Residents of Belgian town living through nightmare of ‘forever chemical’ pollution

Residents of a small town in Belgium are experiencing a living nightmare, as they deal with the knowledge that the land around them is contaminated with so-called “forever chemicals”, otherwise known as Per- and polyfluoroalkyl substances (PFASs). 

Zwijndrecht, situated in a Flemish district near the city of Antwerp, is one of Europe’s main hot spots for areas contaminated with PFAS chemicals – notorious for their indestructible nature and extremely slow degradation rates. 

Local inhabitants say that the multinational company 3M is responsible for the contamination, given that they have a chemical plant in the area that processes PFASs. The area’s residents have been advised to stop eating the fruit, vegetables and eggs produced there. 

But this caution goes beyond just food, according to Vincent Deleu, a resident of Zwijndrecht.

“We are asked not to work with our bare hands in the soil,” Deleu said in an interview.

“There are people, like my wife, who work the land with gloves. We are also asked to ‘be careful, [for] grandchildren [to] play in the grass. Don’t overdo it. Climb trees. Be careful!’ In the end we can’t do anything else.”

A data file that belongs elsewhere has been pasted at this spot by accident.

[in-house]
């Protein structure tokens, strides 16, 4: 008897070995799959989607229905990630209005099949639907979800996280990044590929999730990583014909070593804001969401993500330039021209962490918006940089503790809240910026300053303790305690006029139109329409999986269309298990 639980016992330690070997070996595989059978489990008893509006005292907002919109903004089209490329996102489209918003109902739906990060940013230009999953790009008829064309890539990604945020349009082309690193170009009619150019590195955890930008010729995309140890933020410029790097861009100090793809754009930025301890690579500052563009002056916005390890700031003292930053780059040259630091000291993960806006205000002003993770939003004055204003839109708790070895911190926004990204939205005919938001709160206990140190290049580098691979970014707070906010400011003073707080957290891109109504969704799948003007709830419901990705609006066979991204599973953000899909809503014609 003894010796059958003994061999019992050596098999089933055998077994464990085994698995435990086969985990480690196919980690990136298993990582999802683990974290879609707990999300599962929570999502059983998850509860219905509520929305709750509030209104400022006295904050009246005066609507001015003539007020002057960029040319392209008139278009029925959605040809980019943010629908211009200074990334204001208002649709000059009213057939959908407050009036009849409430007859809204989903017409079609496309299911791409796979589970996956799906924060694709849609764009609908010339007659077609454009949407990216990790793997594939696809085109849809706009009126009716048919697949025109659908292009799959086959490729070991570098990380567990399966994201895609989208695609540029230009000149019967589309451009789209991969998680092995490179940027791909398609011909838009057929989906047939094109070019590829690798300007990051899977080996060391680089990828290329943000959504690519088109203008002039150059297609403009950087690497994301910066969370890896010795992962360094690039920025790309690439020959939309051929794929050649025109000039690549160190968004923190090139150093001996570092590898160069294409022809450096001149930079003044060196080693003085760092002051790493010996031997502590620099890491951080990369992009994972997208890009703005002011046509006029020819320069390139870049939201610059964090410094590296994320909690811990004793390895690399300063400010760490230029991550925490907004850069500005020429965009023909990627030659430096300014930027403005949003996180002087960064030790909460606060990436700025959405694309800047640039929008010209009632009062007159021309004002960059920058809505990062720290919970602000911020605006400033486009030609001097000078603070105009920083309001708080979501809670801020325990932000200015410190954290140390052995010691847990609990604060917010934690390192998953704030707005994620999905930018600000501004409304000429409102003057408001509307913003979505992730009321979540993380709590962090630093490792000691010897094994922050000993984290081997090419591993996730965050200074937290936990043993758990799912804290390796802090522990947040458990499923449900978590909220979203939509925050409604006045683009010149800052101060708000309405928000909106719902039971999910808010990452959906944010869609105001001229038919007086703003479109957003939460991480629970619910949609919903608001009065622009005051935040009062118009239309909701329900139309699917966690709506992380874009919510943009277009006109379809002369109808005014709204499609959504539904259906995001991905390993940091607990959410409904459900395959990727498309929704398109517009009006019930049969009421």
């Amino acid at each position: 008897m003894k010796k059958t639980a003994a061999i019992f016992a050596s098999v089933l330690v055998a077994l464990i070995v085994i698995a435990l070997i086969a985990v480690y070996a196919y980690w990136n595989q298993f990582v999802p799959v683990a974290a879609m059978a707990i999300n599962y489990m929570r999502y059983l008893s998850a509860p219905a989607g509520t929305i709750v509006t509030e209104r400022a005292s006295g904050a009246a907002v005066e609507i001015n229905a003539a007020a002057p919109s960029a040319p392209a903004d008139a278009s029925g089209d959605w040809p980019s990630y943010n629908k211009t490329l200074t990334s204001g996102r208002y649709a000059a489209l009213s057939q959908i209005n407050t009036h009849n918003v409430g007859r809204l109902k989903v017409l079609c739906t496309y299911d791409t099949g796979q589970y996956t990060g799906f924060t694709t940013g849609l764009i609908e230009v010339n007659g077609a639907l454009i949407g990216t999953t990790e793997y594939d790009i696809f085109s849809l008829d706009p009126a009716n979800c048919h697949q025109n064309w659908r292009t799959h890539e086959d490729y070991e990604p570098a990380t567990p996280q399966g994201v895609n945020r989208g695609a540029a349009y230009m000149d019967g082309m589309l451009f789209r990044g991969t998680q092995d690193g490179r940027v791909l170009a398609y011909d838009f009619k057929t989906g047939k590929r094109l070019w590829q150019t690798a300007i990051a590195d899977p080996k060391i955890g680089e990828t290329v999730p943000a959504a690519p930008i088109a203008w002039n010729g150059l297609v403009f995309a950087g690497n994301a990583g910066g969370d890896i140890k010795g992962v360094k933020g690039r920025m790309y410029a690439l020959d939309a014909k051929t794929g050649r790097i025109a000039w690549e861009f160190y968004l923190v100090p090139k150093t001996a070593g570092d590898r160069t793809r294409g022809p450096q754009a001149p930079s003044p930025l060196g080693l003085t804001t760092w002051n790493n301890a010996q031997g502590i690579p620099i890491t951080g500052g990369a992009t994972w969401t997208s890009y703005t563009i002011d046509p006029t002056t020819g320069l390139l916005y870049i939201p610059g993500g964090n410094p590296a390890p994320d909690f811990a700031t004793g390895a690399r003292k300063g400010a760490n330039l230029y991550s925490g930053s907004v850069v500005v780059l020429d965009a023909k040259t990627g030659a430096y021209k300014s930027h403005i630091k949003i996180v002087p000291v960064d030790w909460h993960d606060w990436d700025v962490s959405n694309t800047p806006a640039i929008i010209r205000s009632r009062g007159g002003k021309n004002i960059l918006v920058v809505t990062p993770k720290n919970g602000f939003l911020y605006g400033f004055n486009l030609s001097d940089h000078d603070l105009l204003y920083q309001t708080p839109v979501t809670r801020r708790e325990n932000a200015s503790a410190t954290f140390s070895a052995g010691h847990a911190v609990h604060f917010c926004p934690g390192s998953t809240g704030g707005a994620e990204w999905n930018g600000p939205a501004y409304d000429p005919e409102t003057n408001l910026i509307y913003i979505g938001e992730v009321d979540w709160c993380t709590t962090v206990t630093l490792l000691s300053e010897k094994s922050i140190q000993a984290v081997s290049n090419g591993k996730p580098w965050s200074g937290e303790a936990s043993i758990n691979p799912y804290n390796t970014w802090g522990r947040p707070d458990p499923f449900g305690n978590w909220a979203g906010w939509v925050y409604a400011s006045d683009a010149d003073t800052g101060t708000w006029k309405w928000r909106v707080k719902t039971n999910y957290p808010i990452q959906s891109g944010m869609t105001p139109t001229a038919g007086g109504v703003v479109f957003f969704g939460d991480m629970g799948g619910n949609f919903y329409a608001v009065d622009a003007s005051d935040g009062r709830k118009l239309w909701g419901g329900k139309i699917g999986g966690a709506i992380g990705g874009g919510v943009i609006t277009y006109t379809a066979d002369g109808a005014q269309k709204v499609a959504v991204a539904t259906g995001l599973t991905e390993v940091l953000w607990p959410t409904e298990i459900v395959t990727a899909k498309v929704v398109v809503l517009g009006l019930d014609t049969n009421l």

He no longer sells his eggs, but does not want to sacrifice his 300 fruit trees and three vegetable gardens.

This is despite the fact that PFAS, which are found in water and soil, can lead to an increased risk of cancer and thyroid disease and can also lead to a reduced immune response to vaccines in children.

Deleu even speaks of some residents discussing suicide.

“Other people who have a beautiful garden say: ‘Listen, I don’t go out in my garden anymore. I don’t go out at all – at all,” he said.

“There are people who have had a burnout. There are people who have sometimes used the word ‘suicide’. There hasn’t been a case of suicide, let’s be honest. But there are people who are really scared.”

PFAS chemicals are used in the textile, automotive and electronics industries for non-stick coatings on stoves, fire-fighting foams and rainwear.

Toon Penen, another resident of Zwijndrecht, described to Euronews how bad the situation really is.

“The site of 3M is indeed the biggest polluter – I think even in Europe, I think for PFAS, even worldwide has the most concentration,” Penen said.

“The concentrations here are never seen ever again. It’s the same like the concentrations in the blood of the people in Zwijndrecht – it’s also the highest that scientists have ever seen in a human being.”

When contacted by Euronews, 3M said that it will “work to discontinue the use of PFAS across its product portfolio by the end of 2025”, adding that it “does not change 3M’s long-standing position that the company has and continues to act responsibly”.

The American group reached an agreement last year with the Flemish government to invest €571 million in the area, including €250 million to identify priority remedial actions.

Just last month, the European Chemical Agency, the EU body responsible for managing such substances, laid out proposals that would effectively ban the use and production of around 10,000 PFAS chemicals.


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